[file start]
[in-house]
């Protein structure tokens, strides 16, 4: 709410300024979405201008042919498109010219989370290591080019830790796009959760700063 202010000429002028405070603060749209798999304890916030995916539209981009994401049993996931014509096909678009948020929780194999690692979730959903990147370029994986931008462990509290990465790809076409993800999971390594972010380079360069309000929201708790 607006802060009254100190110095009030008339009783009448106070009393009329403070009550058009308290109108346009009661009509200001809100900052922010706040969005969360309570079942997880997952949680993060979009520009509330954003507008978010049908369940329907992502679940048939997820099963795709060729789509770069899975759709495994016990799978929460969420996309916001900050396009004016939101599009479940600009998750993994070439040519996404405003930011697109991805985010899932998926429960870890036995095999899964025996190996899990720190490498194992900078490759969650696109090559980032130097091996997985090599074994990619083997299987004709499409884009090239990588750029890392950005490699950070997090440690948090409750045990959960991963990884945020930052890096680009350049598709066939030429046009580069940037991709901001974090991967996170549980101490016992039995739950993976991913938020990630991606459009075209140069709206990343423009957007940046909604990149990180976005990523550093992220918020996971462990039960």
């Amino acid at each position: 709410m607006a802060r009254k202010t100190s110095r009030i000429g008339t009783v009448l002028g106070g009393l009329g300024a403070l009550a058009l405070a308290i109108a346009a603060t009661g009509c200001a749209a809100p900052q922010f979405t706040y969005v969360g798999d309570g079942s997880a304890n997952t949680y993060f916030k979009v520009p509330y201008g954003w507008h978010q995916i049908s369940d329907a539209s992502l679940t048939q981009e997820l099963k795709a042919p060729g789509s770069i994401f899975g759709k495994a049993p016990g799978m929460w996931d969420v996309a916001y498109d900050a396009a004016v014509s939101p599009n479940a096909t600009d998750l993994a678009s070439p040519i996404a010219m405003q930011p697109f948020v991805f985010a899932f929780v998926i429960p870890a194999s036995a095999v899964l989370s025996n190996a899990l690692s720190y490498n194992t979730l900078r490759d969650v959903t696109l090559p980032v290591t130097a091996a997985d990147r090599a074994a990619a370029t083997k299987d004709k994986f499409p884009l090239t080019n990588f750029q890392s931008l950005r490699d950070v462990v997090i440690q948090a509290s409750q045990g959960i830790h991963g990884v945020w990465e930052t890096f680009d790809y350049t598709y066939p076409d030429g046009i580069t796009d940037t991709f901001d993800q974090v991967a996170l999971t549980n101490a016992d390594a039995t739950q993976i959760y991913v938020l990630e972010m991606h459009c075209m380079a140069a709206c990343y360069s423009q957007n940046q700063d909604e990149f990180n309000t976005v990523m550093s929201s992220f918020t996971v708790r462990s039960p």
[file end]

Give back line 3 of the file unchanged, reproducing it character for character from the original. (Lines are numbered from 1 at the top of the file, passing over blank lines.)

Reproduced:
């Amino acid at each position: 709410m607006a802060r009254k202010t100190s110095r009030i000429g008339t009783v009448l002028g106070g009393l009329g300024a403070l009550a058009l405070a308290i109108a346009a603060t009661g009509c200001a749209a809100p900052q922010f979405t706040y969005v969360g798999d309570g079942s997880a304890n997952t949680y993060f916030k979009v520009p509330y201008g954003w507008h978010q995916i049908s369940d329907a539209s992502l679940t048939q981009e997820l099963k795709a042919p060729g789509s770069i994401f899975g759709k495994a049993p016990g799978m929460w996931d969420v996309a916001y498109d900050a396009a004016v014509s939101p599009n479940a096909t600009d998750l993994a678009s070439p040519i996404a010219m405003q930011p697109f948020v991805f985010a899932f929780v998926i429960p870890a194999s036995a095999v899964l989370s025996n190996a899990l690692s720190y490498n194992t979730l900078r490759d969650v959903t696109l090559p980032v290591t130097a091996a997985d990147r090599a074994a990619a370029t083997k299987d004709k994986f499409p884009l090239t080019n990588f750029q890392s931008l950005r490699d950070v462990v997090i440690q948090a509290s409750q045990g959960i830790h991963g990884v945020w990465e930052t890096f680009d790809y350049t598709y066939p076409d030429g046009i580069t796009d940037t991709f901001d993800q974090v991967a996170l999971t549980n101490a016992d390594a039995t739950q993976i959760y991913v938020l990630e972010m991606h459009c075209m380079a140069a709206c990343y360069s423009q957007n940046q700063d909604e990149f990180n309000t976005v990523m550093s929201s992220f918020t996971v708790r462990s039960p």